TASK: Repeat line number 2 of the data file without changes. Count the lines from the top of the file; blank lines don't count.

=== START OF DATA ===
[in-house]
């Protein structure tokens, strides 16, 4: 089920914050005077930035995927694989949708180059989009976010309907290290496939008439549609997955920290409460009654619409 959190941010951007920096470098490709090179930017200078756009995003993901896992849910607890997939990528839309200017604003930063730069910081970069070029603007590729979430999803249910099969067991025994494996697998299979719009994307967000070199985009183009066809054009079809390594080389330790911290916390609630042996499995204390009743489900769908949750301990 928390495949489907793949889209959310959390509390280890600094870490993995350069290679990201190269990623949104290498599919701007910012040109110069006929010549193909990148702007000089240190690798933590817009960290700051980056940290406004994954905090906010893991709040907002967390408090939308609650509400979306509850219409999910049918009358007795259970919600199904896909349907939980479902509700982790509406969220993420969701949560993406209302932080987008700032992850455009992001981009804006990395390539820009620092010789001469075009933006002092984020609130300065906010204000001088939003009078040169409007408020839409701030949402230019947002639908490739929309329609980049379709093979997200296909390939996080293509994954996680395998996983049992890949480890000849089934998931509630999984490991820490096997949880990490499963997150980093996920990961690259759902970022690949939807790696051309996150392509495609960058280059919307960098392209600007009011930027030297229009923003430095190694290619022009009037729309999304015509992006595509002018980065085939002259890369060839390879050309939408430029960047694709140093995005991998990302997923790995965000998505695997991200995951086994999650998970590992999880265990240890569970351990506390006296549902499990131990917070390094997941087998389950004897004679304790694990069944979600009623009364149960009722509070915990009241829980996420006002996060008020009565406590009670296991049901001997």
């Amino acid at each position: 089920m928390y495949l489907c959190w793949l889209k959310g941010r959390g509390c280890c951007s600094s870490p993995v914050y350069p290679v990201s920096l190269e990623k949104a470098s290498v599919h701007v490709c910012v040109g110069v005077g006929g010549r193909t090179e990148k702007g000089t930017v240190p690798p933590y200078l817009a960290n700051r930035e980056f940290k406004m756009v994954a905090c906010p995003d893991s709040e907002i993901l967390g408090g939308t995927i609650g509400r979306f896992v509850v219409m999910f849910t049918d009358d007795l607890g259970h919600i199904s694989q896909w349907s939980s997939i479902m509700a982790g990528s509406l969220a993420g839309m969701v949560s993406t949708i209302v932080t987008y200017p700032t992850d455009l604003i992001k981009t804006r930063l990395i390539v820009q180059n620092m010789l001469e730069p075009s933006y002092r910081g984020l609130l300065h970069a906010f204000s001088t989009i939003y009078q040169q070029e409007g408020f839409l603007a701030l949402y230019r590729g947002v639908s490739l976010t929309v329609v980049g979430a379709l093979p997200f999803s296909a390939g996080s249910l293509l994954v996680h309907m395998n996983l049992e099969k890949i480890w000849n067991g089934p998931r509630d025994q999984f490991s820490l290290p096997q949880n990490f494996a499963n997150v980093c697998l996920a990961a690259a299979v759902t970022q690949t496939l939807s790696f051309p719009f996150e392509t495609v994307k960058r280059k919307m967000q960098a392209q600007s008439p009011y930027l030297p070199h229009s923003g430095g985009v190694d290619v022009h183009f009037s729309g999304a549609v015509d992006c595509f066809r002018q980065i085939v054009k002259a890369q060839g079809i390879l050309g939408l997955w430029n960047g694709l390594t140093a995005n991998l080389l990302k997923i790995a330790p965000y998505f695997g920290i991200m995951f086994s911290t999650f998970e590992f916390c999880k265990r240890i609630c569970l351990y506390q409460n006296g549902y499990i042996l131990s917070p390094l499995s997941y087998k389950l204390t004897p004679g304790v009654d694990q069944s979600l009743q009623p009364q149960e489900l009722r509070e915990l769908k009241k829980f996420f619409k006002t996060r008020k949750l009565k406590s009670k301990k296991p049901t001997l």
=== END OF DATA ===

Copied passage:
């Protein structure tokens, strides 16, 4: 089920914050005077930035995927694989949708180059989009976010309907290290496939008439549609997955920290409460009654619409 959190941010951007920096470098490709090179930017200078756009995003993901896992849910607890997939990528839309200017604003930063730069910081970069070029603007590729979430999803249910099969067991025994494996697998299979719009994307967000070199985009183009066809054009079809390594080389330790911290916390609630042996499995204390009743489900769908949750301990 928390495949489907793949889209959310959390509390280890600094870490993995350069290679990201190269990623949104290498599919701007910012040109110069006929010549193909990148702007000089240190690798933590817009960290700051980056940290406004994954905090906010893991709040907002967390408090939308609650509400979306509850219409999910049918009358007795259970919600199904896909349907939980479902509700982790509406969220993420969701949560993406209302932080987008700032992850455009992001981009804006990395390539820009620092010789001469075009933006002092984020609130300065906010204000001088939003009078040169409007408020839409701030949402230019947002639908490739929309329609980049379709093979997200296909390939996080293509994954996680395998996983049992890949480890000849089934998931509630999984490991820490096997949880990490499963997150980093996920990961690259759902970022690949939807790696051309996150392509495609960058280059919307960098392209600007009011930027030297229009923003430095190694290619022009009037729309999304015509992006595509002018980065085939002259890369060839390879050309939408430029960047694709140093995005991998990302997923790995965000998505695997991200995951086994999650998970590992999880265990240890569970351990506390006296549902499990131990917070390094997941087998389950004897004679304790694990069944979600009623009364149960009722509070915990009241829980996420006002996060008020009565406590009670296991049901001997």